Here’s a little housing watcher game called “The High & The Low,” where we compare the most and least expensive homes sold in a given market.
Most of the time this is just an entertaining way to highlight some home listings that might otherwise go unnoticed (low-priced homes particularly tend to get passed over for coverage), but other times it can grant a little extra regional perspective
Of the 35 MLS-listed homes sold in the Richmond in July (you’ll see why we’re going back to July in a minute), the biggest ticket was 751 3rd Avenue, a four bed, four bath beauty that went for $3.95 million. The most affordable sale was 237 Arguello Blvd #12, a one bed, one bath condo that netted $872,000.
Between these two figures, you get an average price of just over $2.41 million. (Ignoring the other data points in the set is not good math, but let’s play along for simplicity’s sake. The median for all 35 listings is around $1.57 million, for the record.)
For perspective, that means if the Richmond were its own metro area, it would have had a higher average home price for July than any other in California.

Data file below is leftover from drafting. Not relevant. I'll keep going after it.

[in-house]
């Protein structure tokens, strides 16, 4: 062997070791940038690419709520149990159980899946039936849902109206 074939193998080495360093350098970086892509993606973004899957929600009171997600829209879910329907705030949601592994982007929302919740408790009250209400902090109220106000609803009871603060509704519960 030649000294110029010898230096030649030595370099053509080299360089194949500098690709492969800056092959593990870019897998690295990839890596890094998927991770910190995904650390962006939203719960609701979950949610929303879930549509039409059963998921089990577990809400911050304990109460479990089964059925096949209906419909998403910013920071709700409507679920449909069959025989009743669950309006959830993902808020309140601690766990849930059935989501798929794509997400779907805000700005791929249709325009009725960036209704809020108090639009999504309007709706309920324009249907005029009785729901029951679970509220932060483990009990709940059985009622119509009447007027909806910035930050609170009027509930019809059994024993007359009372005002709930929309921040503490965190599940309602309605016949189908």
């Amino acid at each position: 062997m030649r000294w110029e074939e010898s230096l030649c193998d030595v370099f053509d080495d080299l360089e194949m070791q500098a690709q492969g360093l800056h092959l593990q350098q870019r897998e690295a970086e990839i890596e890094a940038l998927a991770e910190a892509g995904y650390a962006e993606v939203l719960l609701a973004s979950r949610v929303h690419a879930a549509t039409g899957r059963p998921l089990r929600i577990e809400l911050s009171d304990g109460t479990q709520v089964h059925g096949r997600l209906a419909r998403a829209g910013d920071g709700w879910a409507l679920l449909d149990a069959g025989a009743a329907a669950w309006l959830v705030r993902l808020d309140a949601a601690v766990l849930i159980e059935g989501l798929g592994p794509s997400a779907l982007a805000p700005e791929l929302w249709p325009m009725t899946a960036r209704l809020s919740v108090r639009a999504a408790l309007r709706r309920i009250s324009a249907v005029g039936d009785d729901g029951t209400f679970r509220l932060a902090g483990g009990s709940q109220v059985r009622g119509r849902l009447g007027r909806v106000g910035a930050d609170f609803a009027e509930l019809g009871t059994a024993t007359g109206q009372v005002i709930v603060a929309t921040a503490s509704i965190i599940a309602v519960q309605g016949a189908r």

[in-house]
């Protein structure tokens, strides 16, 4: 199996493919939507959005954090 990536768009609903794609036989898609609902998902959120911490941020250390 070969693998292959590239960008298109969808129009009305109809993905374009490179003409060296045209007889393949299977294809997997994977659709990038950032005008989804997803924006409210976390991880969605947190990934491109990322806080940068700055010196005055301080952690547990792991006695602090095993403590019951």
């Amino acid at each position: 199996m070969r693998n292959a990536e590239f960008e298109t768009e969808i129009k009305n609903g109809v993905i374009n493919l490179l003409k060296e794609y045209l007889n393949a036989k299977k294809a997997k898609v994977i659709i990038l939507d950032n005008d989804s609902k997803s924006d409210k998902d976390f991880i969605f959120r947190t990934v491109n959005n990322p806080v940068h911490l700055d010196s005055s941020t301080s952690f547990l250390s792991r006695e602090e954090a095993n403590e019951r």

If the Richmond were its own county, it would have been the most expensive place to shop for a home in the entire Bay Area; second place for the month would have been San Mateo County, which averaged $2.11 million for a home during the same period.
Even the cheapest Richmond home was worth more than the average for all of Solano and Sonoma counties and the entire LA Metropolitan area as well. It was more than the average for the entire state, as a matter of fact.
All of that is according to the California Association of Realtor’s estimates for California home prices that month. (They haven’t published August figures yet, which is why we’re still looking back to July for these examples.)
If the Richmond were a city, a county, or a region all its own, it would be the hottest market CAR provided figures for. The lower (and, again, admittedly more accurate) $1.57 million median figure would set the Richmond back behind a handful of places, like Santa Clara County–but it’d be a close contest.
Of course, we should remember there are neighborhoods in San Francisco and in other counties where homes are even more in demand than in the Richmond. And we should also remember that metrics like averages or high and low prices are artificial benchmarks that should be taken with a grain of salt.
Still, maybe this humble neighborhood is not so humble after all–if we judge by just how badly people want to live here, that is.
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